The Cantong qi is deemed to be the earliest book on alchemy in China. The title has been variously translated as Kinship of the Three, Akinness of the Three, Triplex Unity, The Seal of the Unity of the Three, and in several other ways. The full title of the text is Zhouyi cantong qi, which can be translated as, for example, The Kinship of the Three, in Accordance with the Book of Changes.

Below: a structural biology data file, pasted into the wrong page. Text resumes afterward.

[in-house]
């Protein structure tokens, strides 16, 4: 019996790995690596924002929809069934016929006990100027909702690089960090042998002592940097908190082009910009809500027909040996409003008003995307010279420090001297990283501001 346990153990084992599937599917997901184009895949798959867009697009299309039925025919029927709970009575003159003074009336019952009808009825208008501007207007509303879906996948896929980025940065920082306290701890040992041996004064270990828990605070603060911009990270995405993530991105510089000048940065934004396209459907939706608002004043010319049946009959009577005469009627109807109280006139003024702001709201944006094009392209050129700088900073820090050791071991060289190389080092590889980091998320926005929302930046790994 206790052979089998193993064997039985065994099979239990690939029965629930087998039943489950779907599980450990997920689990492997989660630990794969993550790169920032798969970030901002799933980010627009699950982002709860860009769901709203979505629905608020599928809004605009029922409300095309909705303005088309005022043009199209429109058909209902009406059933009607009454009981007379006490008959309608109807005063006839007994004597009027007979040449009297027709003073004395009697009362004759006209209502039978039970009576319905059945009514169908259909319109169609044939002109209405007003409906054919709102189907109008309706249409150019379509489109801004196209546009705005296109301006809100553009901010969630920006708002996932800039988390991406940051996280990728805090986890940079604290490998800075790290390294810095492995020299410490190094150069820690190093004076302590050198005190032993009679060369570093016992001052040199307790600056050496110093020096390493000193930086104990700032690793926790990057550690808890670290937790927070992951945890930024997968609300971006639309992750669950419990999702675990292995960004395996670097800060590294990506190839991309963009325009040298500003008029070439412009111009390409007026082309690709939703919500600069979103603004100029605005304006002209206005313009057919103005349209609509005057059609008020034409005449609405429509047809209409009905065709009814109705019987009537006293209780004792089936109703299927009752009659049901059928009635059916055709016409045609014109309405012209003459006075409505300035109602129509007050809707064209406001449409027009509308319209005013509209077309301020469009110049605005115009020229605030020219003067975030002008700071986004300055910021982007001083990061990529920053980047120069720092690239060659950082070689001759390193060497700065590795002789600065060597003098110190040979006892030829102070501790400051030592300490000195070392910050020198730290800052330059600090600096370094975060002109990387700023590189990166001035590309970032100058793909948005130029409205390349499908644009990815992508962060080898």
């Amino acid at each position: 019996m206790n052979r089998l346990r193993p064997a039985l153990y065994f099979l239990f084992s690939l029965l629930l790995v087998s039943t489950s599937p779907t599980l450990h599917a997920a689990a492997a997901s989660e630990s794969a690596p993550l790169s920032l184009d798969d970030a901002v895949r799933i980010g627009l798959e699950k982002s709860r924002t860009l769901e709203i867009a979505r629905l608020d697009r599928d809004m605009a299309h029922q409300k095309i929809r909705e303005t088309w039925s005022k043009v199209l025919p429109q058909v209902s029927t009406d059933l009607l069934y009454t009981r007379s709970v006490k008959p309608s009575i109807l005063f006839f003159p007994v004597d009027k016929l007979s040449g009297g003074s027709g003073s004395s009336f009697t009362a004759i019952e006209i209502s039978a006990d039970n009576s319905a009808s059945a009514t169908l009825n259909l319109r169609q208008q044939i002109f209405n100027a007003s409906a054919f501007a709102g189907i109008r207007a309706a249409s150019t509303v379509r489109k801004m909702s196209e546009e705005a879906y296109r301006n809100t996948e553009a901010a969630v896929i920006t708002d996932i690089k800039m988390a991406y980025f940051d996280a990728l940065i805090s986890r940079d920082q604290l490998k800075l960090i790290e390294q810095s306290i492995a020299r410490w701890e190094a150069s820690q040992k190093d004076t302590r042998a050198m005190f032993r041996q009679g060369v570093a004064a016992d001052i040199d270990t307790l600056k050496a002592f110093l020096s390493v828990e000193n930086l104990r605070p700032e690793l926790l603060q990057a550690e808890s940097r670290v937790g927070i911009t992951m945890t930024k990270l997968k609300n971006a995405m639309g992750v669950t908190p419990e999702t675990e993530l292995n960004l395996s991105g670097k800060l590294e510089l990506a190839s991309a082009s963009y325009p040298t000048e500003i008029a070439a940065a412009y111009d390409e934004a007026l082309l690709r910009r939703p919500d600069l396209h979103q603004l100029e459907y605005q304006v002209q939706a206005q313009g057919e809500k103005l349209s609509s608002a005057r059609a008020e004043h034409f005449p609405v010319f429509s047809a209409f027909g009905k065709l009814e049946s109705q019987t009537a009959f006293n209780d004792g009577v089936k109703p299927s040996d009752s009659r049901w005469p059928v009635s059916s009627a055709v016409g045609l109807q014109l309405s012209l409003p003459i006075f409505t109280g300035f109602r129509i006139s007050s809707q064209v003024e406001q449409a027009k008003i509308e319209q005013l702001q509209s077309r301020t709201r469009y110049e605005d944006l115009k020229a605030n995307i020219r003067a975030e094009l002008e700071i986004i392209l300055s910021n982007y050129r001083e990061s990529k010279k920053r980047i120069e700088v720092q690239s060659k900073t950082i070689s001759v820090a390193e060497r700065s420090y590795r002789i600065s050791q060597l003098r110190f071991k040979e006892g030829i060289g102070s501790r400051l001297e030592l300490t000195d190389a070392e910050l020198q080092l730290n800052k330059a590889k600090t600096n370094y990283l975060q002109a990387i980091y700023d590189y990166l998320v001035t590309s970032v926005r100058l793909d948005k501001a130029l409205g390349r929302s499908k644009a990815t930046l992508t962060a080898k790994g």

According to a well-established traditional view, the text was composed by Wei Boyang in the mid-second century CE, and deals entirely with alchemy—in particular, with Neidan, or Internal Alchemy. Besides this one, there has been, within the Taoist tradition, a second way of reading the text: in agreement with its title, the Cantong qi is concerned not with one, but with three major subjects, namely Cosmology (the system of the Book of Changes), Taoism (the way of "non-doing"), and Alchemy, and joins them to one another into a single doctrine.
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